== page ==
Reflection and Contemplative Practices

By: Susan Walter, Spanish Language, Literary & Cultural Studies One of the greatest benefits that I gained as an instructor during the CCESL faculty fellows work in AY 2020-21 has been the time dedicated to reflection both during the cohort meetings and, at times, outside of meetings as we were asked to engage with different questions or … Continue reading Reflection and Contemplative Practices

STEM Mentoring Through a Virtual Platform

By: Barb Hurtt, Biological Sciences LDRS 3980 STEM Mentoring Internship is the community-engaged course I taught/facilitated throughout the 2020-21 academic year (Fall, Winter, and Spring quarters) and was the focus of my “Teaching in Covid-19 times” project. This internship was a collaboration between DU and Adams County Westminster High School (WHS) biomedical innovations class. One purpose of the internship was to provide DU STEM undergraduates a learning and leadership … Continue reading STEM Mentoring Through a Virtual Platform

Collaboration and Listening: Lifelines for Teaching Writing in a Pandemic

By: Sarah Hart Micke and Angela Sowa, Writing Program We chose to write this reflection collaboratively because collaboration, dialogue, and listening were the most meaningful aspects of the CCESL Faculty Fellows experience for both of us--albeit in different ways, and for different reasons. We both teach first-year writing in DU’s Writing Program, and while we … Continue reading Collaboration and Listening: Lifelines for Teaching Writing in a Pandemic

Community-Engaged Teaching in COVID Times

By: Alisha Stanton, Office of Internationalization When the COVID-19 pandemic confined us all to our quarantine spaces, one of the things I missed most was the freedom to explore and understand the world from my own experiences. Technology and media became important resources for finding information about what was happening globally. While technology provides access to more information, people and social media connections, it is … Continue reading Community-Engaged Teaching in COVID Times

Public Reflection on Community-Engaged Teaching in Covid Times  

By: Benjamin Nourse, Department of Religious Studies I taught my first course with a serious community engagement component this past year. What are my take-aways from jumping into community-engaged teaching in the Covid-era? While many people have discussed the "new normal" of the Covid and post-Covid eras in terms of the increasing integration of technology into teaching and learning, I am envisioning … Continue reading Public Reflection on Community-Engaged Teaching in Covid Times  

6 Theses On Teaching During The Pandemic: Reflections and Provocations

By John Tiedemann, Writing Program  “[The professoriate] has only interpreted the world; the point is to change it.”   1. Teachers are endlessly resourceful. Funny, too.   If you don’t believe me, check out the Facebook group Pandemic Pedagogy, which sprang up spontaneously in March of 2020, when we all, suddenly, “pivoted” to emergency online instruction. 30,000+ of … Continue reading 6 Theses On Teaching During The Pandemic: Reflections and Provocations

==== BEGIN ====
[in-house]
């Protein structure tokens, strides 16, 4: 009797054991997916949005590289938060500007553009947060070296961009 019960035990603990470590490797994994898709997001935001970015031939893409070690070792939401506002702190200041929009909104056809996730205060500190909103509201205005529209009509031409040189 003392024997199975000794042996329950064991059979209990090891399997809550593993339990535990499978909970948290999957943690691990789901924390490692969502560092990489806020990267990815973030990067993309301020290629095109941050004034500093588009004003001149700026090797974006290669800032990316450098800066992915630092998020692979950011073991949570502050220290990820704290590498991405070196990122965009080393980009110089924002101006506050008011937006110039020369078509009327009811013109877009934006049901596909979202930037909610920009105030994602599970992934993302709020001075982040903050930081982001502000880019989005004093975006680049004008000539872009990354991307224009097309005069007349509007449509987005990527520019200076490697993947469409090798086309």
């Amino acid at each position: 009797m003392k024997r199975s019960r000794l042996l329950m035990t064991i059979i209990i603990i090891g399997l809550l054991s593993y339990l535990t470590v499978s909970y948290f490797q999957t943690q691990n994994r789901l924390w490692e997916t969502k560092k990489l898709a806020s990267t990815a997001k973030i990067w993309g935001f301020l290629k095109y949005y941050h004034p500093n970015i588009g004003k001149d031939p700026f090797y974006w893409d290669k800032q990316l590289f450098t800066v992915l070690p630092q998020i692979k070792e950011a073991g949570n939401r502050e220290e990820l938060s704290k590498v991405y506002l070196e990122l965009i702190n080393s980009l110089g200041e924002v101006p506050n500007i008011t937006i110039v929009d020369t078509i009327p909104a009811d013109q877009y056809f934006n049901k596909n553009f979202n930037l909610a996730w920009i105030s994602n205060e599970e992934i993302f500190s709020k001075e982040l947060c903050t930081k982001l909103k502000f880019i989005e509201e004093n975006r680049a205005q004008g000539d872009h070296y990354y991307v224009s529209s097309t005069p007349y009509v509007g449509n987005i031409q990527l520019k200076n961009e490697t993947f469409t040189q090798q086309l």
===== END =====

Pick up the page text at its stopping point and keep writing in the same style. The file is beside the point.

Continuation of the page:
Fieldnotes From a New (Read: Nervous) Community-Engaged Instructor  

By Robin Tinghitella, Biological Sciences  If you’re anything like me, when you started planning your courses last summer, the prospect of the up-coming schoolyear made you more than a little bit nervous. We were facing new challenges, teaching in new environments (our homes), and supporting students who were likely to encounter or to have already encountered some very real and scary life situations. But as others … Continue reading Fieldnotes From a New (Read: Nervous) Community-Engaged Instructor  

Burnout and Turnout in the Time of Covid

By Heather Martin, Writing Program  The term burnout was coined in 1973 by American psychologist, Herbert Freudenberger, when he noticed changes in “mood, attitude, motivation, and personality” among healthcare workers at the busy healthcare clinic where he worked. The concept resonated and exploded into common parlance, quickly coming to “convey a great number of personal … Continue reading Burnout and Turnout in the Time of Covid

Engaged Students, Course Design, and Child Welfare as Course Topic: Reflections from a Community Partner, University Professor, and Communication Studies Undergraduate Students  

By: Elizabeth Suter, Communication Studies & Lauren Dartt, Tennyson Center for Children Across the 2020-2021 academic year, we, Lauren Dartt and Eliza(beth) Suter, collaboratively developed a community-engaged project. Lauren is Director of Marketing & Communications for Tennyson Center for Children, a non-profit serving children and families in Colorado impacted by trauma from child neglect and abuse. Beth is a Professor in the Department … Continue reading Engaged Students, Course Design, and Child Welfare as Course Topic: Reflections from a Community Partner, University Professor, and Communication Studies Undergraduate Students